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Stephen Lim, CPA, CA
Henry Yan, CPA, CA

The Ascent Team
Suite 105- 3380 Maquinna Drive
Vancouver, BC
V5S 4C6, Canada
Tel. 604.291-0366
Fax. 604.291.0367

Is this business opportunity too good to be true?

The description sounds tempting - "work from your home, no experience needed, make your own hours, be your own boss". For many unwary people, the allure of easy money made on their own terms can cause common sense to go right out the window. Before you make the leap, proceed with caution when evaluating any business opportunity.

The promise of short, flexible hours, and little or no investment in return for huge sums of money has long been a favorite game of scam artists looking to make a quick buck. Mass-marketed business opportunities have cost unsuspecting individuals millions of dollars over the years and recent studies show that this trend is on the rise.

Business opportunity scams many times come in the form of legitimate business endeavors. Examples of common business opportunities that have a history with scam artists include vending machines, display racks, pay phones, and medical billing services, all of which are certainly legitimate business opportunities but, in the hands of a con artist, can be loss leaders. Widespread access to the Internet has created an inexpensive new medium for a whole new crop of these types of scams.

Before you commit to a mass-marketed business opportunity, consider the following:

Be skeptical.
When it comes to mass-marketed business opportunities, a little skepticism can go a long way. Play the devil's advocate when discussing the opportunity with the promoter - if it's a scam and you don't appear to be an easy target, the con artist may just move on. A legitimate operation will be willing and able to address concerns or hesitations you may have.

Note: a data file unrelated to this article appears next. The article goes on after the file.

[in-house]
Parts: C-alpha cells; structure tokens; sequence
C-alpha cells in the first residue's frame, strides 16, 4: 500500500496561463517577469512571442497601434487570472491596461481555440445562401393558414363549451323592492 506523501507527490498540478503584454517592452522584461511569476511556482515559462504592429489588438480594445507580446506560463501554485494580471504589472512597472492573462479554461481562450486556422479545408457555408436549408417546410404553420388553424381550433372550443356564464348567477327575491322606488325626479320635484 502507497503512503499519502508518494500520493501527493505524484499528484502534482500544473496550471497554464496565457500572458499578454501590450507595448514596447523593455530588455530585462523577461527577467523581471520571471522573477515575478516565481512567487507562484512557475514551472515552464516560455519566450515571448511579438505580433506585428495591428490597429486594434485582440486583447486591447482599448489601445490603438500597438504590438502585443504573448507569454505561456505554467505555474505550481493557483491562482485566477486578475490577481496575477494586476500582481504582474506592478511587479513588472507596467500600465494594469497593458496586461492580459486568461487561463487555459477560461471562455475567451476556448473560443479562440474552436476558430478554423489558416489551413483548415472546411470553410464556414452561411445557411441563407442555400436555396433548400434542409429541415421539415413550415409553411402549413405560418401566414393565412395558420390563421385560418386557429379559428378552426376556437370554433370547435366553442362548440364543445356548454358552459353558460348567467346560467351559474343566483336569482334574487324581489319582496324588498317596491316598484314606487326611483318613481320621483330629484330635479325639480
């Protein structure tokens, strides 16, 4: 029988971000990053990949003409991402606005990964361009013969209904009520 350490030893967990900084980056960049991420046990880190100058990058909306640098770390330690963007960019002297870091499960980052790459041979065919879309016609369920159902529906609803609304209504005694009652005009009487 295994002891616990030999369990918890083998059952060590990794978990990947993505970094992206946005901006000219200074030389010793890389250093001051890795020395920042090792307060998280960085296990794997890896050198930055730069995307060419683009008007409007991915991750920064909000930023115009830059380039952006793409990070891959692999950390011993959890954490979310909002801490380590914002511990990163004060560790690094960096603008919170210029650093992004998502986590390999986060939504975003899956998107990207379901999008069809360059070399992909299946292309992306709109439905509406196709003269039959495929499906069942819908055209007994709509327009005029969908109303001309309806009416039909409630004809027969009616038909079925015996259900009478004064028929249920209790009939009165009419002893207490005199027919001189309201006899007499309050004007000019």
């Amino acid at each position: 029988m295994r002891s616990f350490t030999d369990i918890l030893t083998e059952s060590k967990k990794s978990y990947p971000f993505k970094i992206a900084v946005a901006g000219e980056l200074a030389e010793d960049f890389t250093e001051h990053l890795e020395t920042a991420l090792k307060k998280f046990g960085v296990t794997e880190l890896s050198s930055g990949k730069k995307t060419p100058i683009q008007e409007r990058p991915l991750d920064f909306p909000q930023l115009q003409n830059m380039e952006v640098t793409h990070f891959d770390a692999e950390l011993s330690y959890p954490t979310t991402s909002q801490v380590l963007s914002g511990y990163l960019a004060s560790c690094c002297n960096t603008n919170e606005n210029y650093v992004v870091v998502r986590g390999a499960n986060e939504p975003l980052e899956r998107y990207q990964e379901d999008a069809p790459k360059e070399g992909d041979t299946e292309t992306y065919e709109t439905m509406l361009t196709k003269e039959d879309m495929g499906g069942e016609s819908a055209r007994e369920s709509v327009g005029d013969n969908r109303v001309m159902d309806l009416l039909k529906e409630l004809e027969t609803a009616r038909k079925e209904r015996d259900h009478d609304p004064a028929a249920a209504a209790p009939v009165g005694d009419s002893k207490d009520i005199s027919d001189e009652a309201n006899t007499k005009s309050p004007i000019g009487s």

Review documentation.
The federal government and most state governments have enacted laws that require business opportunity promoters to submit a statement that provides certain written disclosures to potential investors. This disclosure statement can give you valuable insight into the business' financial history and track record with investors. Make sure that you contact any references provided to get some first-hand feedback on the program.

Do your research.
Don't risk ruining your good name by getting involved with a company with a checkered past. Contact your local Chamber of Commerce as well as the Better Business Bureau to find out if any complaints have been filed on the company offering the business opportunity.

Seek out professional assistance.
Consulting with a legal and/or financial professional to help you evaluate the opportunity can save you headaches and money in the future. These professionals are trained to spot trouble areas in contracts and financial information.

The bottom line? Exercise good judgment and common sense when evaluating any business opportunity because when if it sounds too good to be true, most of the times it usually is. Please contact the office for additional guidance.

The information presented in this document is of a general nature only and should not be relied upon to replace professional advice. Before acting on this information, talk with a professional advisor as laws and regulations are constantly changing. Readers accept full responsibility; no document found here is a substitute for a consultation.

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